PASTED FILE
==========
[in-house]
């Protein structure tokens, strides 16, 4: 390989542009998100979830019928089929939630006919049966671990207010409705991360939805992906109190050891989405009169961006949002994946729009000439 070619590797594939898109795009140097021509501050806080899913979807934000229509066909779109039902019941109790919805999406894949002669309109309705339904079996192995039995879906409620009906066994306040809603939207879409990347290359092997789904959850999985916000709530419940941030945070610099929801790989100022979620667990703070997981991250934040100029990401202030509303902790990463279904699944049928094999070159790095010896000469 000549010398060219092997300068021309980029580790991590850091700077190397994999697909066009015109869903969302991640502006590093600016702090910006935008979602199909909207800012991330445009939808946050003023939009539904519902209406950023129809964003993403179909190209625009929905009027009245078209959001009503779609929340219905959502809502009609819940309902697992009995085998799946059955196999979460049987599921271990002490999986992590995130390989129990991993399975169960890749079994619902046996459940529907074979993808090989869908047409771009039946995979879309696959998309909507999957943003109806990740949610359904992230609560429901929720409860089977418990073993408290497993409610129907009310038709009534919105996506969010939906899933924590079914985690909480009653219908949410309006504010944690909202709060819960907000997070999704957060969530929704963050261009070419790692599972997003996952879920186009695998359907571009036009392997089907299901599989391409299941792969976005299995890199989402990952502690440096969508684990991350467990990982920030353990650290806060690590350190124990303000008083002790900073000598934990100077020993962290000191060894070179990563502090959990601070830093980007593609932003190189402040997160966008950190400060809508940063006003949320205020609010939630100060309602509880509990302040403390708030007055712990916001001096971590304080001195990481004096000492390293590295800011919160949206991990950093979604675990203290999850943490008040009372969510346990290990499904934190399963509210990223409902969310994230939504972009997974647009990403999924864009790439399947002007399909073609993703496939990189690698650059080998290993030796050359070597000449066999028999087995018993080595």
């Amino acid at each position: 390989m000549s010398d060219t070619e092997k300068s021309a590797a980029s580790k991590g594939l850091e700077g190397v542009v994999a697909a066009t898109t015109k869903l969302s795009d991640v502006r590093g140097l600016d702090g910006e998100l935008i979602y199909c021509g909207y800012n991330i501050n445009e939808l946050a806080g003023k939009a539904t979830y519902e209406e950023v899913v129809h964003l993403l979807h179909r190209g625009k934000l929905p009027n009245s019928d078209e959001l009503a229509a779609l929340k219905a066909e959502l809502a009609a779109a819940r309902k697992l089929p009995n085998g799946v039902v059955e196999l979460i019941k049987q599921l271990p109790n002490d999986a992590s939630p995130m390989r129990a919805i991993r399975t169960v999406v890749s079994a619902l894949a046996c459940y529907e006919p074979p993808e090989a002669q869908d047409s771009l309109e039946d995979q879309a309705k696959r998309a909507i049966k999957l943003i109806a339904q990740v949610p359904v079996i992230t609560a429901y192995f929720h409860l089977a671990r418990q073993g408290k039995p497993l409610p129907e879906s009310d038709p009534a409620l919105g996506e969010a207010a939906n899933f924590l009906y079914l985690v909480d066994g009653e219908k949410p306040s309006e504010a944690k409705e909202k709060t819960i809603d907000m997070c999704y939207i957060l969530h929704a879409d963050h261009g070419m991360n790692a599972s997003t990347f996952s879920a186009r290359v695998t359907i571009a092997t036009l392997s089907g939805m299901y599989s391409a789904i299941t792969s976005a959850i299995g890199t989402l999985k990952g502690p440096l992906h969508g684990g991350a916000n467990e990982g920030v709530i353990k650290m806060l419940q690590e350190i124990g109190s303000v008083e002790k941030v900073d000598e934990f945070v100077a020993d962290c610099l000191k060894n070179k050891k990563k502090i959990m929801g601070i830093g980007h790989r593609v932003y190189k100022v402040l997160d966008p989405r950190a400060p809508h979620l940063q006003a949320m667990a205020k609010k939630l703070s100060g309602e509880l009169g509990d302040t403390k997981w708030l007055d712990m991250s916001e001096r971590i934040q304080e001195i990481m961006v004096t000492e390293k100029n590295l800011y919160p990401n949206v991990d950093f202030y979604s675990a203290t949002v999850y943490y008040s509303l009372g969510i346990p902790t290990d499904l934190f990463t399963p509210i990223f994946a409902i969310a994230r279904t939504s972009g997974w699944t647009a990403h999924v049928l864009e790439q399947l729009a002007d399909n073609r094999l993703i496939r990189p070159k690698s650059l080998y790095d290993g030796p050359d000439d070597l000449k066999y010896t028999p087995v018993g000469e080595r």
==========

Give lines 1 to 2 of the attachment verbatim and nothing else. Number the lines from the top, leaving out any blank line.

[in-house]
């Protein structure tokens, strides 16, 4: 390989542009998100979830019928089929939630006919049966671990207010409705991360939805992906109190050891989405009169961006949002994946729009000439 070619590797594939898109795009140097021509501050806080899913979807934000229509066909779109039902019941109790919805999406894949002669309109309705339904079996192995039995879906409620009906066994306040809603939207879409990347290359092997789904959850999985916000709530419940941030945070610099929801790989100022979620667990703070997981991250934040100029990401202030509303902790990463279904699944049928094999070159790095010896000469 000549010398060219092997300068021309980029580790991590850091700077190397994999697909066009015109869903969302991640502006590093600016702090910006935008979602199909909207800012991330445009939808946050003023939009539904519902209406950023129809964003993403179909190209625009929905009027009245078209959001009503779609929340219905959502809502009609819940309902697992009995085998799946059955196999979460049987599921271990002490999986992590995130390989129990991993399975169960890749079994619902046996459940529907074979993808090989869908047409771009039946995979879309696959998309909507999957943003109806990740949610359904992230609560429901929720409860089977418990073993408290497993409610129907009310038709009534919105996506969010939906899933924590079914985690909480009653219908949410309006504010944690909202709060819960907000997070999704957060969530929704963050261009070419790692599972997003996952879920186009695998359907571009036009392997089907299901599989391409299941792969976005299995890199989402990952502690440096969508684990991350467990990982920030353990650290806060690590350190124990303000008083002790900073000598934990100077020993962290000191060894070179990563502090959990601070830093980007593609932003190189402040997160966008950190400060809508940063006003949320205020609010939630100060309602509880509990302040403390708030007055712990916001001096971590304080001195990481004096000492390293590295800011919160949206991990950093979604675990203290999850943490008040009372969510346990290990499904934190399963509210990223409902969310994230939504972009997974647009990403999924864009790439399947002007399909073609993703496939990189690698650059080998290993030796050359070597000449066999028999087995018993080595």